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Sketched Ridge Regression: Optimization Perspective, Statistical Perspective, and Model Averaging
Shusen Wang · Alex Gittens · Michael Mahoney

Wed Aug 09 01:30 AM -- 05:00 AM (PDT) @ Gallery #1

We address the statistical and optimization impacts of using classical sketch versus Hessian sketch to solve approximately the Matrix Ridge Regression (MRR) problem. Prior research has considered the effects of classical sketch on least squares regression (LSR), a strictly simpler problem. We establish that classical sketch has a similar effect upon the optimization properties of MRR as it does on those of LSR---namely, it recovers nearly optimal solutions. In contrast, Hessian sketch does not have this guarantee; instead, the approximation error is governed by a subtle interplay between the ``mass'' in the responses and the optimal objective value. For both types of approximations, the regularization in the sketched MRR problem gives it significantly different statistical properties from the sketched LSR problem. In particular, there is a bias-variance trade-off in sketched MRR that is not present in sketched LSR. We provide upper and lower bounds on the biases and variances of sketched MRR; these establish that the variance is significantly increased when classical sketches are used, while the bias is significantly increased when using Hessian sketches. Empirically, sketched MRR solutions can have risks that are higher by an order-of-magnitude than those of the optimal MRR solutions. We establish theoretically and empirically that model averaging greatly decreases this gap. Thus, in the distributed setting, sketching combined with model averaging is a powerful technique that quickly obtains near-optimal solutions to the MRR problem while greatly mitigating the statistical risks incurred by sketching.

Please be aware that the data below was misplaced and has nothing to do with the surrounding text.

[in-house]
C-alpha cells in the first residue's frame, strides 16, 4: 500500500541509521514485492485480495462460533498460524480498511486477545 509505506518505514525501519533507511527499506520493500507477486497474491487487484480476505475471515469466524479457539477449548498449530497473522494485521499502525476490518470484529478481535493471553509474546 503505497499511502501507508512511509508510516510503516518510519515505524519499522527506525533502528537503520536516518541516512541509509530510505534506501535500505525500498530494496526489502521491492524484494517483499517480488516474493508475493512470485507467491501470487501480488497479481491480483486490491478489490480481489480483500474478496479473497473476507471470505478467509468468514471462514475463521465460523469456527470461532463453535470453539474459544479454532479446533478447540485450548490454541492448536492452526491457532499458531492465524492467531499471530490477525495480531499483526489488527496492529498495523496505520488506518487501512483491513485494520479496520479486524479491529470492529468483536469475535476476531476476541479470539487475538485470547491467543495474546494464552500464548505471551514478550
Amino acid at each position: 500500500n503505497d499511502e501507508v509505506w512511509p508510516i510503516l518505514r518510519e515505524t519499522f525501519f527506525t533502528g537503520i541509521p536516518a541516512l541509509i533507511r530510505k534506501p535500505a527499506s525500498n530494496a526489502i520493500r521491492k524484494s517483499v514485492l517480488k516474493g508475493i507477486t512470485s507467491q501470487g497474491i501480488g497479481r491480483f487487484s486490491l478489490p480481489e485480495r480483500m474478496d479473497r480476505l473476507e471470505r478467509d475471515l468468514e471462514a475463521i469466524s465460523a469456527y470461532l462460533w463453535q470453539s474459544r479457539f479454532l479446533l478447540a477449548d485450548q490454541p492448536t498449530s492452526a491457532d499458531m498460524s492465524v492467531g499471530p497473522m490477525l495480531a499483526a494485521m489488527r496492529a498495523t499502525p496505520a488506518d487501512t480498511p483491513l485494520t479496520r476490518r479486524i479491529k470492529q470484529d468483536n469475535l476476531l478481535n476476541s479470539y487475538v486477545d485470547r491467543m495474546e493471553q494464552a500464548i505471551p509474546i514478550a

Author Information

Shusen Wang (UC Berkeley)
Alex Gittens (Rensselaer Polytechnic Institute)

Alex Gittens's research focuses on using randomization to reduce the computational costs of extracting information from large datasets. His work lies at the intersection of randomized algorithms, numerical linear algebra, high-dimensional probability, and machine learning.

Michael Mahoney (UC Berkeley)

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